There are times when people ask me a question because I look troubled and I so badly want to explain how I feel and that I am not troubled, but most times I say nothing. I may sometimes appear annoyed at being asked a question, but this is just my usual knee-jerk reaction to an unsuspected conversation. Afterwards I will realize that the person meant no harm and I wish I could, at that very moment, say thank you and explain how and why the autism spectrum got in the way of what, for others, occurs without thought.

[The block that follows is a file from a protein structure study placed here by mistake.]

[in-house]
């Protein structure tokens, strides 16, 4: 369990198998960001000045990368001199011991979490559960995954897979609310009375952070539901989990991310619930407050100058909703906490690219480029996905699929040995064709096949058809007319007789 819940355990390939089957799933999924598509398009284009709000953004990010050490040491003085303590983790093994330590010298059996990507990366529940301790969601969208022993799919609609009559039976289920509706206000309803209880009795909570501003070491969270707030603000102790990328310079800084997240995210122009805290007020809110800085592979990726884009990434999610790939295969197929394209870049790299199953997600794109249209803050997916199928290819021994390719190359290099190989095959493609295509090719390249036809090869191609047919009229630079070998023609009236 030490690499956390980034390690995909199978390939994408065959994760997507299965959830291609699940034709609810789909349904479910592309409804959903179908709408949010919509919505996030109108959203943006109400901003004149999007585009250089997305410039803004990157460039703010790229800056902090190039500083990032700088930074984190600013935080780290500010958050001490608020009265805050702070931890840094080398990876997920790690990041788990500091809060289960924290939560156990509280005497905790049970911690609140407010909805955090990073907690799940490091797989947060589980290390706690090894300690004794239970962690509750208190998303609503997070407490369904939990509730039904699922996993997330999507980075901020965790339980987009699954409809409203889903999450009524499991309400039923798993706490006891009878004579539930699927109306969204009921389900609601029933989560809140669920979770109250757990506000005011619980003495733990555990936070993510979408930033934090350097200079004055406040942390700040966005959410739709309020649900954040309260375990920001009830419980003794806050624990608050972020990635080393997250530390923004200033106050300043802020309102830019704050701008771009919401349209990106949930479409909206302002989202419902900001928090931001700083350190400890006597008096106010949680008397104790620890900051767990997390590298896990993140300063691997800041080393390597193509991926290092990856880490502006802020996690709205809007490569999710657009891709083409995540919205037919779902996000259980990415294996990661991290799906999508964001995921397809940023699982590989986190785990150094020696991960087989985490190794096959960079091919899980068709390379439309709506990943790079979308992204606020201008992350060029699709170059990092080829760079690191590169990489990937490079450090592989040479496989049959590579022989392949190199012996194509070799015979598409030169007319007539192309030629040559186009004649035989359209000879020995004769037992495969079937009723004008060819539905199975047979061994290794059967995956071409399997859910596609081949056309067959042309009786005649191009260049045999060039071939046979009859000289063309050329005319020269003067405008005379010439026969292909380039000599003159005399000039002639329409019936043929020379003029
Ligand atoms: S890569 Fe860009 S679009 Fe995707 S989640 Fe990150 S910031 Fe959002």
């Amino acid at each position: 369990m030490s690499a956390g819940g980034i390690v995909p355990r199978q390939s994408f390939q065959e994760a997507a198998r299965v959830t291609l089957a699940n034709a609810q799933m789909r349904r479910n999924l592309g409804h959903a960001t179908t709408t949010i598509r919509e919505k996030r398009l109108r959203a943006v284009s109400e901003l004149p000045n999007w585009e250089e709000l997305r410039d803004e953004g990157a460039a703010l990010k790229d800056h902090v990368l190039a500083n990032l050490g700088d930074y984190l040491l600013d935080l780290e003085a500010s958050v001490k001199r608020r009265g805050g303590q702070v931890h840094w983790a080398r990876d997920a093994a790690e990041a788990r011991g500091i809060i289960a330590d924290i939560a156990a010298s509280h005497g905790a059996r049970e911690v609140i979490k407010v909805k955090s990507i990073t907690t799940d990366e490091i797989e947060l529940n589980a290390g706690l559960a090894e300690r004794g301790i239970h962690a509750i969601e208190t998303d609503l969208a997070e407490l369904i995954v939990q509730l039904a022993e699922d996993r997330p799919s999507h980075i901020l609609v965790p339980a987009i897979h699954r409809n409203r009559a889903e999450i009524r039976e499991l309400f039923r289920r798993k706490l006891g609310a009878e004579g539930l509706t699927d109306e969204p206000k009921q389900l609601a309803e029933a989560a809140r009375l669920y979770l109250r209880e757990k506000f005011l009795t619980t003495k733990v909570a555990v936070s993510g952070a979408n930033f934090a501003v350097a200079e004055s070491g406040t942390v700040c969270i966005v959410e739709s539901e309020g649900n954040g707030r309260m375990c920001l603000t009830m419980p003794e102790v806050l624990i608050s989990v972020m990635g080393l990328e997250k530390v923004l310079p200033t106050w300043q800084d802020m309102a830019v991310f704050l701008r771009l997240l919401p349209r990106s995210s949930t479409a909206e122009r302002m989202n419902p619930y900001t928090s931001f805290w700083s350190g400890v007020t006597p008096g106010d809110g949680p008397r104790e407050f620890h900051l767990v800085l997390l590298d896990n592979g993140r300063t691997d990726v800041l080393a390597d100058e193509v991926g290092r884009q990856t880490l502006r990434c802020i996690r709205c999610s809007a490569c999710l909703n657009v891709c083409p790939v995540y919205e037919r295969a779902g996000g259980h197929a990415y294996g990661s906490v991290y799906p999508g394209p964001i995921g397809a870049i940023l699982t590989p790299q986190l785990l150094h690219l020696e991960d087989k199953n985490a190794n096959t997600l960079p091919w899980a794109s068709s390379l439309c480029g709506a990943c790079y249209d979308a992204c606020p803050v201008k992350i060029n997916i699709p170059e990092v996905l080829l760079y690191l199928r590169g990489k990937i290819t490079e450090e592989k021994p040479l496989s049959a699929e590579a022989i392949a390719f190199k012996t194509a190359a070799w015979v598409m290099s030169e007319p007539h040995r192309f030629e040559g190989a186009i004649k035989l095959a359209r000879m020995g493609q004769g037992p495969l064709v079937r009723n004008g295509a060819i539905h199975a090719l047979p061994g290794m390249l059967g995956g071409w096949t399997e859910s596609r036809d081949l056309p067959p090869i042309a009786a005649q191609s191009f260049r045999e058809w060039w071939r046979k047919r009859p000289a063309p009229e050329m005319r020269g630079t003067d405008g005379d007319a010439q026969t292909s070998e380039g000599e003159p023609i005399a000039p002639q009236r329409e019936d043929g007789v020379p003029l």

There are times that I can get frustrated and am unable to say what is bothering me. I will sit there slowly building up pressure until I can no longer take it. I may say something rude or in a loud tone, but as annoyed as I am at whatever it was that was irking me I too am frustrated at myself that I simply couldn't say what I needed changed. Because I am aware of the differences I don't want to be a burden and I am afraid to ask for things regardless if it is small or large. I am happy with my differences, and want you to be too and that's why I sometimes am afraid to say, "could you turn the music down?" or, "could we not enter the busy shopping center today as I have had an already stressful day?" I'm afraid if I ask for these small things you may define me by the autism spectrum and while I'm proud to be on the spectrum, and would not wish it away upon myself, I don't want you to see the autism spectrum in me because first and foremost I am me.